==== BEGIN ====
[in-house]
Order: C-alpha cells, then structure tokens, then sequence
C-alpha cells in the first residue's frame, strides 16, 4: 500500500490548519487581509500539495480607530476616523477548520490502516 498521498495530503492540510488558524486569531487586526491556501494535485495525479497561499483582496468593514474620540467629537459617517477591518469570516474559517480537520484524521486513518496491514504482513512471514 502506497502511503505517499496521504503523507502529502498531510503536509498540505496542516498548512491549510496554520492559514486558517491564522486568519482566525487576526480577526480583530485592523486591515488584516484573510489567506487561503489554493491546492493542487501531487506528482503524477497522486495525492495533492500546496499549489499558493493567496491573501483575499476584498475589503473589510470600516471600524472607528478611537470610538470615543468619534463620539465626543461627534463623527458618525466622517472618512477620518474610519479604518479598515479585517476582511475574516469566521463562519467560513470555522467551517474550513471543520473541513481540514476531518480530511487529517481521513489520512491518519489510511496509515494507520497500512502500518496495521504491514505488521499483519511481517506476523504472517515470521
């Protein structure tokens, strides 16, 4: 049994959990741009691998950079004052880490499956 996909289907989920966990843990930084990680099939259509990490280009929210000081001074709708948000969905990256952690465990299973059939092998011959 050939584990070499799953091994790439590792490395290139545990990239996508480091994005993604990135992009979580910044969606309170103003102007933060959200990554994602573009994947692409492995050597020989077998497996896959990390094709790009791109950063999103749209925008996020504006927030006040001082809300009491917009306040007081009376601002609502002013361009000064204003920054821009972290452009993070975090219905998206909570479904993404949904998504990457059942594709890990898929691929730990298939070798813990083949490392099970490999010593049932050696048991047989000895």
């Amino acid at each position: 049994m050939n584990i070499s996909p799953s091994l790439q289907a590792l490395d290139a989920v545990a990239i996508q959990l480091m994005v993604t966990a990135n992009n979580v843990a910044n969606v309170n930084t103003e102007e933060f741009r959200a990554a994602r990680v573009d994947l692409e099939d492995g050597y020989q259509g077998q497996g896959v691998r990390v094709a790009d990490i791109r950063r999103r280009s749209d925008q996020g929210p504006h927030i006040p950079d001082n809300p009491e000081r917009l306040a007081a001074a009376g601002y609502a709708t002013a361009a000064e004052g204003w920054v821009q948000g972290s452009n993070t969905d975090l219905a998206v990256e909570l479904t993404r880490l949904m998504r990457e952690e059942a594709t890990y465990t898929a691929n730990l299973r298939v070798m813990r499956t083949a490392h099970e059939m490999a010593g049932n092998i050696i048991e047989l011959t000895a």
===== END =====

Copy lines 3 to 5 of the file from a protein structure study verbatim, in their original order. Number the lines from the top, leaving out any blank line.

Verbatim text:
C-alpha cells in the first residue's frame, strides 16, 4: 500500500490548519487581509500539495480607530476616523477548520490502516 498521498495530503492540510488558524486569531487586526491556501494535485495525479497561499483582496468593514474620540467629537459617517477591518469570516474559517480537520484524521486513518496491514504482513512471514 502506497502511503505517499496521504503523507502529502498531510503536509498540505496542516498548512491549510496554520492559514486558517491564522486568519482566525487576526480577526480583530485592523486591515488584516484573510489567506487561503489554493491546492493542487501531487506528482503524477497522486495525492495533492500546496499549489499558493493567496491573501483575499476584498475589503473589510470600516471600524472607528478611537470610538470615543468619534463620539465626543461627534463623527458618525466622517472618512477620518474610519479604518479598515479585517476582511475574516469566521463562519467560513470555522467551517474550513471543520473541513481540514476531518480530511487529517481521513489520512491518519489510511496509515494507520497500512502500518496495521504491514505488521499483519511481517506476523504472517515470521
């Protein structure tokens, strides 16, 4: 049994959990741009691998950079004052880490499956 996909289907989920966990843990930084990680099939259509990490280009929210000081001074709708948000969905990256952690465990299973059939092998011959 050939584990070499799953091994790439590792490395290139545990990239996508480091994005993604990135992009979580910044969606309170103003102007933060959200990554994602573009994947692409492995050597020989077998497996896959990390094709790009791109950063999103749209925008996020504006927030006040001082809300009491917009306040007081009376601002609502002013361009000064204003920054821009972290452009993070975090219905998206909570479904993404949904998504990457059942594709890990898929691929730990298939070798813990083949490392099970490999010593049932050696048991047989000895």
């Amino acid at each position: 049994m050939n584990i070499s996909p799953s091994l790439q289907a590792l490395d290139a989920v545990a990239i996508q959990l480091m994005v993604t966990a990135n992009n979580v843990a910044n969606v309170n930084t103003e102007e933060f741009r959200a990554a994602r990680v573009d994947l692409e099939d492995g050597y020989q259509g077998q497996g896959v691998r990390v094709a790009d990490i791109r950063r999103r280009s749209d925008q996020g929210p504006h927030i006040p950079d001082n809300p009491e000081r917009l306040a007081a001074a009376g601002y609502a709708t002013a361009a000064e004052g204003w920054v821009q948000g972290s452009n993070t969905d975090l219905a998206v990256e909570l479904t993404r880490l949904m998504r990457e952690e059942a594709t890990y465990t898929a691929n730990l299973r298939v070798m813990r499956t083949a490392h099970e059939m490999a010593g049932n092998i050696i048991e047989l011959t000895a």